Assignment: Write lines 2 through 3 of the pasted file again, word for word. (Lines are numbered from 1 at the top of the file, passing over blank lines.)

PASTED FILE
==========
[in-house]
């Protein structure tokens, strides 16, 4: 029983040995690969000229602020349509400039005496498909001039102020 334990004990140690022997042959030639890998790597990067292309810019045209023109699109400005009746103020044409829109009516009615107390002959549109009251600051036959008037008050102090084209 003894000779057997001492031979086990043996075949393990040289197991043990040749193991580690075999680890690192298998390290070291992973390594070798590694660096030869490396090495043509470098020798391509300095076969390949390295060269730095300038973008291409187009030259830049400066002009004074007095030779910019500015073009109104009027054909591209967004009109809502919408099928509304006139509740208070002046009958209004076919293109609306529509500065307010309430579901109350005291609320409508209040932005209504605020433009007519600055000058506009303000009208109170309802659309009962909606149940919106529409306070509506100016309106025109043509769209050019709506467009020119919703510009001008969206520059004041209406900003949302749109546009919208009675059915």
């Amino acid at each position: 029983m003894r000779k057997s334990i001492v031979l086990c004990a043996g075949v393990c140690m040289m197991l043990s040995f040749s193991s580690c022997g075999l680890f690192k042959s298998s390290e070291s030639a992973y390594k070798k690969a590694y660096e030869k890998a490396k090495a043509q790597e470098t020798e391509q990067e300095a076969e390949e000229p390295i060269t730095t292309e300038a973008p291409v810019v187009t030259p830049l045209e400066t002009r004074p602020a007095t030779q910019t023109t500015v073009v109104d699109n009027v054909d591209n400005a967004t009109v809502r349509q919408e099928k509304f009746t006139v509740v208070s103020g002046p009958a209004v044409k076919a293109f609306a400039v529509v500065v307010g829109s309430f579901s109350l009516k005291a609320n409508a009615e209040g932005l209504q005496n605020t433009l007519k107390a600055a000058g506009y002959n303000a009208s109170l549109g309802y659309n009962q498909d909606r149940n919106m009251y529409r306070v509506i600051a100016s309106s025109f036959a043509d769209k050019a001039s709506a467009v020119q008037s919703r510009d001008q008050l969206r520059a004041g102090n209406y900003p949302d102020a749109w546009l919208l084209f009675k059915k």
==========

């Protein structure tokens, strides 16, 4: 029983040995690969000229602020349509400039005496498909001039102020 334990004990140690022997042959030639890998790597990067292309810019045209023109699109400005009746103020044409829109009516009615107390002959549109009251600051036959008037008050102090084209 003894000779057997001492031979086990043996075949393990040289197991043990040749193991580690075999680890690192298998390290070291992973390594070798590694660096030869490396090495043509470098020798391509300095076969390949390295060269730095300038973008291409187009030259830049400066002009004074007095030779910019500015073009109104009027054909591209967004009109809502919408099928509304006139509740208070002046009958209004076919293109609306529509500065307010309430579901109350005291609320409508209040932005209504605020433009007519600055000058506009303000009208109170309802659309009962909606149940919106529409306070509506100016309106025109043509769209050019709506467009020119919703510009001008969206520059004041209406900003949302749109546009919208009675059915």
């Amino acid at each position: 029983m003894r000779k057997s334990i001492v031979l086990c004990a043996g075949v393990c140690m040289m197991l043990s040995f040749s193991s580690c022997g075999l680890f690192k042959s298998s390290e070291s030639a992973y390594k070798k690969a590694y660096e030869k890998a490396k090495a043509q790597e470098t020798e391509q990067e300095a076969e390949e000229p390295i060269t730095t292309e300038a973008p291409v810019v187009t030259p830049l045209e400066t002009r004074p602020a007095t030779q910019t023109t500015v073009v109104d699109n009027v054909d591209n400005a967004t009109v809502r349509q919408e099928k509304f009746t006139v509740v208070s103020g002046p009958a209004v044409k076919a293109f609306a400039v529509v500065v307010g829109s309430f579901s109350l009516k005291a609320n409508a009615e209040g932005l209504q005496n605020t433009l007519k107390a600055a000058g506009y002959n303000a009208s109170l549109g309802y659309n009962q498909d909606r149940n919106m009251y529409r306070v509506i600051a100016s309106s025109f036959a043509d769209k050019a001039s709506a467009v020119q008037s919703r510009d001008q008050l969206r520059a004041g102090n209406y900003p949302d102020a749109w546009l919208l084209f009675k059915k």